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While bullying has always been a problem encountered during childhood and adolescence, we all know it's on the rise. When a child is intentionally and repeatedly mean to another child, the cycle begins. Bullying occurs on the playground, at lunch in the cafeteria, in locker rooms, even over the phone. And now that so many children have access to the latest technology, the problem has become even more prevalent.

Enter the newest form -- cyberbullying -- whereby children and teens deliberately use digital media to disseminate false, embarrassing, or just plain mean messages or pictures about one person to others. Cyberbullying can occur via text, email, Facebook, Twitter, or other social media outlets. The American Academy of Pediatrics calls cyberbullying "the most common online risk for all teens."

Studies have shown that between 25 percent to 45 percent of teens report being bullied online. Many kids report such treatment having occurred more than once. Cyberbullying is affecting all ages, as even young children often have access to technology and the Internet.

Children of all ages need to understand that the Internet is not a "safe" place, and that it's a public forum. Even if you delete a message or photo, it actually continues to exist in cyberspace. Also, many teens mistakenly think they won't "get caught" if they bully someone online, or that such behavior is "not that big a deal."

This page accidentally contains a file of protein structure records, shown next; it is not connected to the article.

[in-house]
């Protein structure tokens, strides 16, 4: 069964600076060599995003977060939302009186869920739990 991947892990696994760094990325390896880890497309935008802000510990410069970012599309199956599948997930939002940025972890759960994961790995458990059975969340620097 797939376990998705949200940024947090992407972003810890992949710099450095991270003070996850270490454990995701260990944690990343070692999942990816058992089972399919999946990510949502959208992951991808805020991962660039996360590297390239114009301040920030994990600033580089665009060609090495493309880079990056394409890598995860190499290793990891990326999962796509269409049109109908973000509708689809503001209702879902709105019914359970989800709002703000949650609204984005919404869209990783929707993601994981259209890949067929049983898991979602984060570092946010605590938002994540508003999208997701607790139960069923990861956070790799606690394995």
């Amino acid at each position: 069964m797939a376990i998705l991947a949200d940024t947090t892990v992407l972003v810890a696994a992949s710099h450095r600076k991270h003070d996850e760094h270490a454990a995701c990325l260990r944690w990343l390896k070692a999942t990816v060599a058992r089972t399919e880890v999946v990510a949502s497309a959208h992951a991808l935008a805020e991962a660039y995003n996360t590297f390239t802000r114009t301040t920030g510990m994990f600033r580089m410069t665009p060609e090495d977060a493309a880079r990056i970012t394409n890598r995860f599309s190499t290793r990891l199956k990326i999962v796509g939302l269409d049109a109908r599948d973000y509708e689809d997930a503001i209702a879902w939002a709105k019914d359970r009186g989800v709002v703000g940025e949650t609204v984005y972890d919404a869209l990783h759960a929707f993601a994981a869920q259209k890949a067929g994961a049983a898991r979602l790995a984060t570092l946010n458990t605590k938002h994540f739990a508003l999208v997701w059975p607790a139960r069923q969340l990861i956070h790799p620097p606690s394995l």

All parents need to discuss Internet safety and the problem of cyberbullying with their children. This is especially important for tweens and teens, as they spend much of their time online. Just as kids must learn and practice good manners in public, they also need to mind their manners online. If a child wouldn't say something to another young person's face, then the same dig should not be emailed or texted. It's really as simple as that.

This is what I call the "front door rule": Tell your child that if he/she writes an email or text, or posts something derogatory about another person on Facebook, Twitter, Instagram (or other sites), to think before they push "send." If they wouldn't want to post the information on their front door for family members and all the neighbors to see, they should stop, think and change -- or forget about -- the message. It could hurt someone more than they realize and could also be forwarded on to hundreds, thousands, even millions of others.

There was something to be said for conversations that were limited to face-to-face encounters and telephones made for nothing more than talking!

(Dr. Sue Hubbard is a nationally known pediatrician and co-host of "The Kid's Doctor" radio show. Submit questions at http://www.kidsdr.com.)